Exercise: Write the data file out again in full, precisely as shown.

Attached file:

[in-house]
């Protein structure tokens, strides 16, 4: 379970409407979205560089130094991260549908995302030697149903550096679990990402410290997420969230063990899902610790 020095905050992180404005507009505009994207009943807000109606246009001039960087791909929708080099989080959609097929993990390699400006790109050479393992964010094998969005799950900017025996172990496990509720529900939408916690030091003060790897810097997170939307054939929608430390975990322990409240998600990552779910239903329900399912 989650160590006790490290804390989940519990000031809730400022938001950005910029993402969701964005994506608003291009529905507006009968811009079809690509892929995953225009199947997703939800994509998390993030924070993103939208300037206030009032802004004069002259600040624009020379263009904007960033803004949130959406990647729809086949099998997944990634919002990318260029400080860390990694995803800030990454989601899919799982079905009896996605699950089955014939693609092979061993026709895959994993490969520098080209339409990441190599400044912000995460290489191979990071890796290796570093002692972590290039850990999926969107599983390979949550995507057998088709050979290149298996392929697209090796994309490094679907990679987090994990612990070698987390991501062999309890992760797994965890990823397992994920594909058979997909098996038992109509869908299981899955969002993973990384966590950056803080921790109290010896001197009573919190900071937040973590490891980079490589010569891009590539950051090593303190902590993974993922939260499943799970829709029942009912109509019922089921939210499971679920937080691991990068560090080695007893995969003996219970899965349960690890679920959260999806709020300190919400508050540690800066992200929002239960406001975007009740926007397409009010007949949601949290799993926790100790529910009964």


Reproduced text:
[in-house]
């Protein structure tokens, strides 16, 4: 379970409407979205560089130094991260549908995302030697149903550096679990990402410290997420969230063990899902610790 020095905050992180404005507009505009994207009943807000109606246009001039960087791909929708080099989080959609097929993990390699400006790109050479393992964010094998969005799950900017025996172990496990509720529900939408916690030091003060790897810097997170939307054939929608430390975990322990409240998600990552779910239903329900399912 989650160590006790490290804390989940519990000031809730400022938001950005910029993402969701964005994506608003291009529905507006009968811009079809690509892929995953225009199947997703939800994509998390993030924070993103939208300037206030009032802004004069002259600040624009020379263009904007960033803004949130959406990647729809086949099998997944990634919002990318260029400080860390990694995803800030990454989601899919799982079905009896996605699950089955014939693609092979061993026709895959994993490969520098080209339409990441190599400044912000995460290489191979990071890796290796570093002692972590290039850990999926969107599983390979949550995507057998088709050979290149298996392929697209090796994309490094679907990679987090994990612990070698987390991501062999309890992760797994965890990823397992994920594909058979997909098996038992109509869908299981899955969002993973990384966590950056803080921790109290010896001197009573919190900071937040973590490891980079490589010569891009590539950051090593303190902590993974993922939260499943799970829709029942009912109509019922089921939210499971679920937080691991990068560090080695007893995969003996219970899965349960690890679920959260999806709020300190919400508050540690800066992200929002239960406001975007009740926007397409009010007949949601949290799993926790100790529910009964």